Putting the ‘Pop’ in Packaging: How has e-commerce changed the industry?

The unrelenting rise of e-commerce and a new age of global trading are pushing supply chains to improve their efficiencies. As online retailers seek to out-run the competition themselves, they are turning to their logistics operations to give them the edge. Mirella Andriano finds out more.


Bubble wrap

In the last two years, lead times for a whole swathe of operators have been reduced from two to three days to less than 24 hours. Stability in the marketplace is no more. According to PwC, growth within the online retail market is moving at a rapid pace of 15% annually, signalling that protective packaging solutions are more important than ever.

Mirella Andriano, European business manager at Sealed Air, takes a look at the meteoric rise of bubble wrap and takes a wider view of the importance of keeping packaging innovative.

The Digital Age: bubble wrap stays at the top of its game

Packaging will have to continue to be innovative if it is to prevail in the digital age. With innovation, packaging can act as a stimulant throughout the supply chain, giving operations a competitive edge and boosting productivity, providing a proven impact on the bottom line.

"The packaging sector should ensure customer satisfaction sits alongside innovation at the forefront of their agenda as quality is everything."

It is innovation that has kept bubble wrap at the top of its packaging game. The packaging, which is over 50 years old, has been added to the lining of envelopes leading to the development of a whole host of protective mailers. This simple but highly effective application of the bubble technology makes it quicker and easier for retailers to pack and ship products.

The History: where it all began

Bubble wrap has retained its popularity with retailers and consumers since its invention and is even proven to make people happy appearing in Bupa's Britons' Top 50 Simple Pleasures list. The packaging we love to pop has an unlikely beginning.

In 1957, two engineers, Alfred Fielding and Marc Chavannes, decided they wanted to create a new type of textured wallpaper. They experimented with shower curtains, sealing two together which trapped a layer of air bubbles between the surfaces. Although the wallpaper never took off, the creation sparked a eureka moment, inspiring the creation of a protective product which features in nearly all our packaging solutions today - bubble wrap.

Since then it has continued to reinvent itself through innovation to stay as a globally recognised packaging solution and has diversified and adapted with retailers' needs throughout its decades on the market. The size of bubbles have been made both bigger and smaller, to enable greater versatility in protection as market demands have changed over the years.

Satisfaction and Innovation : customer satisfaction

Quality within packaging is also now key to ensuring happy customers in the e-retail age. The packaging sector should ensure customer satisfaction sits alongside innovation at the forefront of their agenda as quality is everything. Price elasticity means that new manufacturers have entered the market with cheaper alternatives with cheaper production costs that produce lower quality bubbles. This has led to market commoditisation, with retailer's sometimes selecting bubbles based purely on the lowest available price.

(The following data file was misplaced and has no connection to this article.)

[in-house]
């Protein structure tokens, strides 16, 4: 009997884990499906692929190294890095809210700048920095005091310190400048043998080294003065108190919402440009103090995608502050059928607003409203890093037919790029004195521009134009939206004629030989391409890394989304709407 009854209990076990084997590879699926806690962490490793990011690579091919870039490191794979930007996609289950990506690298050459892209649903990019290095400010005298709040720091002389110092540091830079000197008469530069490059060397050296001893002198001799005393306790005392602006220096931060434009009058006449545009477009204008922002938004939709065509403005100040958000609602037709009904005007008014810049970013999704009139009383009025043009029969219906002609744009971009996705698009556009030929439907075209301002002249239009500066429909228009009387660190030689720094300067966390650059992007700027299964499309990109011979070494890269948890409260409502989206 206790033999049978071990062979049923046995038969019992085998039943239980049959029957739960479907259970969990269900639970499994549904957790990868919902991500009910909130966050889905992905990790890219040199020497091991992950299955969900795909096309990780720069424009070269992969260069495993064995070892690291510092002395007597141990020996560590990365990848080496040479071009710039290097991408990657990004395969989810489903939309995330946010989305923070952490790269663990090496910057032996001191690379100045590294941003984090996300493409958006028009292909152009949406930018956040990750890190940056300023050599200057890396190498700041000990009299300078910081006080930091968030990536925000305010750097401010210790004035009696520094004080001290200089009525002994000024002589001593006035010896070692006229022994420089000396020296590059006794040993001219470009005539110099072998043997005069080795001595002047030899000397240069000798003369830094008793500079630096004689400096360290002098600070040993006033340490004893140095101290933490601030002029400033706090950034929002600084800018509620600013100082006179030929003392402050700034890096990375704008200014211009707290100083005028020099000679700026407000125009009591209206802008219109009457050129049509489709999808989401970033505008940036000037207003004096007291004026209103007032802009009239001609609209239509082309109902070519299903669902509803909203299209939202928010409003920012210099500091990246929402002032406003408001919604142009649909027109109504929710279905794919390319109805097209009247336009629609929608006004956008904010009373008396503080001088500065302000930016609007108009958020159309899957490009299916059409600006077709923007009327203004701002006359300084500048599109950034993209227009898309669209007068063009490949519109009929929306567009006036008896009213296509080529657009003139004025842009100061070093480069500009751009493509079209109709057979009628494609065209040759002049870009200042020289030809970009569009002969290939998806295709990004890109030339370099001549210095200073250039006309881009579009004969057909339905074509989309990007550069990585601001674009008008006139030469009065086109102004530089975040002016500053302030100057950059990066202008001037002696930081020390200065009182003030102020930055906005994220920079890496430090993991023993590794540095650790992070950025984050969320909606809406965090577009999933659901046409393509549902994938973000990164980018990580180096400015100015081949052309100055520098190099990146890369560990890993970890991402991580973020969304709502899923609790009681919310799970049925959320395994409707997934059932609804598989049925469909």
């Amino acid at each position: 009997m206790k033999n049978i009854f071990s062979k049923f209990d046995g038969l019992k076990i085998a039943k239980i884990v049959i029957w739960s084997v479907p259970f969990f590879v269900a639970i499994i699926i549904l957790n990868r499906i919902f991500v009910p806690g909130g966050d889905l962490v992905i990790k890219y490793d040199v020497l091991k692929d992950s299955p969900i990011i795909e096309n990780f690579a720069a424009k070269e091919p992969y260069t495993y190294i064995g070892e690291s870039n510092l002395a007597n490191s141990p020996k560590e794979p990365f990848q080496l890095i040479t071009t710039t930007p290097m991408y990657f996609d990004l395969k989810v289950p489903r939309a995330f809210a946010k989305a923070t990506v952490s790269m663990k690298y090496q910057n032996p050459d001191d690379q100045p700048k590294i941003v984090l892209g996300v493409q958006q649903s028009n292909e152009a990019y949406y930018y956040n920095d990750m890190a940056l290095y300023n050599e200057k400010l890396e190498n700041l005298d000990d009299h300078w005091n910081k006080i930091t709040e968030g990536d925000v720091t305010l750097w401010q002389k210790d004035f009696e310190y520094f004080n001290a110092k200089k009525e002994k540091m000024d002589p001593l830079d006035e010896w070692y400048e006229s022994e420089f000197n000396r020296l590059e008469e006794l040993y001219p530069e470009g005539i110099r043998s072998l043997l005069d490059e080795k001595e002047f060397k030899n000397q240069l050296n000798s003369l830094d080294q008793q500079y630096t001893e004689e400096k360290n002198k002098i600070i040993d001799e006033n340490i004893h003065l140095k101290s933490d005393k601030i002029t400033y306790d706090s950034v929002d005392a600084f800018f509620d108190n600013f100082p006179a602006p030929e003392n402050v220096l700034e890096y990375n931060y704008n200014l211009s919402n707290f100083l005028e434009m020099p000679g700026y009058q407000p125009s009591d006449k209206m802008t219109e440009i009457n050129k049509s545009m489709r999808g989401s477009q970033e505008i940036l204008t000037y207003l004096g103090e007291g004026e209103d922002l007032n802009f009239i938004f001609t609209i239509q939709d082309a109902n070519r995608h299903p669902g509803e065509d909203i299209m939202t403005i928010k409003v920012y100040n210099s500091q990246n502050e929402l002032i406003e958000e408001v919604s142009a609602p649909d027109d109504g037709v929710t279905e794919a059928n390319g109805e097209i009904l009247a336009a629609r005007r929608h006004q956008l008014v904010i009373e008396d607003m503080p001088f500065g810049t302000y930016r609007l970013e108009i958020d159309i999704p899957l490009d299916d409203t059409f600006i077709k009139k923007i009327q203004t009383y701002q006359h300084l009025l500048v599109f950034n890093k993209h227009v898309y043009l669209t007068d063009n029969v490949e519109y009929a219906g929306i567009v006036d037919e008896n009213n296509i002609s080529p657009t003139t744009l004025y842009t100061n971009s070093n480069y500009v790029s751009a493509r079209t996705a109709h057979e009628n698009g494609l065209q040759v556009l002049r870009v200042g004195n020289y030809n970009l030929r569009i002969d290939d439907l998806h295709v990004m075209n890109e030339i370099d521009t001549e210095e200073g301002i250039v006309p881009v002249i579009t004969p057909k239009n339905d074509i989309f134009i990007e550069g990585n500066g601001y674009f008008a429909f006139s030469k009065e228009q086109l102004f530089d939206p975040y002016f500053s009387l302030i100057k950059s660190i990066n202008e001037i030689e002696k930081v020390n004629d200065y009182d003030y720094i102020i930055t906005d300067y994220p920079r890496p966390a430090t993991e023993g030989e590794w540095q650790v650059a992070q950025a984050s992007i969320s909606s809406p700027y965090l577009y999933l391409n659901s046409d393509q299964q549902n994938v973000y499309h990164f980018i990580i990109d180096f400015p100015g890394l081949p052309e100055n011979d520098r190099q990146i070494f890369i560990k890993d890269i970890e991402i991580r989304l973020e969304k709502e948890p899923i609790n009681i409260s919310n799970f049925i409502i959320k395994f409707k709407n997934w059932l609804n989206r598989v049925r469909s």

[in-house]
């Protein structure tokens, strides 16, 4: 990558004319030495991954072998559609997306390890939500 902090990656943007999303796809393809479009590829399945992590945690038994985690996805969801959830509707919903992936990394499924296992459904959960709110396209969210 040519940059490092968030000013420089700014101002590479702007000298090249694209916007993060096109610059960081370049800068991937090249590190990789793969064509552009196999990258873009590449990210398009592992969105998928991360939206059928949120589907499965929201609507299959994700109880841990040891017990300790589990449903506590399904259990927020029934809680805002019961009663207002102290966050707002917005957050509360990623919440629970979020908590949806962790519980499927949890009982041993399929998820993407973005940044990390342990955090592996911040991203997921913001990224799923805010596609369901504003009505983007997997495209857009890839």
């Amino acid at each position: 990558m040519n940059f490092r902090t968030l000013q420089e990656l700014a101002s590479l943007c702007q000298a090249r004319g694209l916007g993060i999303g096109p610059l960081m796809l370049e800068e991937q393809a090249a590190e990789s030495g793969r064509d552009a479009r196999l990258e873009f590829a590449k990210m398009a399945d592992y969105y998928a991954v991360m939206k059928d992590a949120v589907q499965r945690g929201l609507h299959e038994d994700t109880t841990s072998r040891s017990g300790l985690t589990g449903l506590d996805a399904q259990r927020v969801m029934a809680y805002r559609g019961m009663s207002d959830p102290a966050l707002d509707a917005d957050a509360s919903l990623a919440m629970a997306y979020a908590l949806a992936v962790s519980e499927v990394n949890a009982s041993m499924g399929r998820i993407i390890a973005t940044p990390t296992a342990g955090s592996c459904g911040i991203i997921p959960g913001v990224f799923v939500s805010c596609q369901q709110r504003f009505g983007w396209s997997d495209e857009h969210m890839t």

While this can initially look good on balance sheets, it can cost retailers in the long-term as the bubbles offer lesser protection, meaning retailers over-compensate during packing by using higher volumes of packaging which increases material and transportation costs.

"Part of the consumer experience also has to be maximising protection."

Packaging innovations are not solely being used to boost production capacities. Brand owners also want the packaging experience for the consumer to reflect their brand and promote retention. With e-commerce on the rise, more outlets mean more competition for consumers. Brands want to look good and provide efficiency; the right packaging can provide this - in e-commerce, packaging is the face of the brand.

Protecting Products : how to maximise protection

Part of the consumer experience also has to be maximising protection. This results in reduced returns, lower costs and pristine packaging which can have a hugely positive impact on the whole brand experience, particularly in e-commerce.

Exceptional products are no longer enough. Consumers judge brands on the corporate social responsibility now too. A renewed cynicism amongst consumers has taken hold following the economic downturn, and brand owners are in a consistent battle to win the hearts and minds of consumers.

The environmental voices in the industry are shouting louder, and manufacturers are responding with a greater range of environmentally-friendly packaging solutions. Having a cyclic view of the supply chain is crucial in being sustainable and it is of no benefit if an environmentally-friendly packaging is selected if it is larger, needs more transit and increases fuel consumption.

Whilst the current environment isn't conducive to analysis of where the pressure points are in a supply chain, it's crucial these are assessed now. Audits will often show that small total expenditure costs, such as packaging, can have a significant impact on efficiency, productivity and profitability.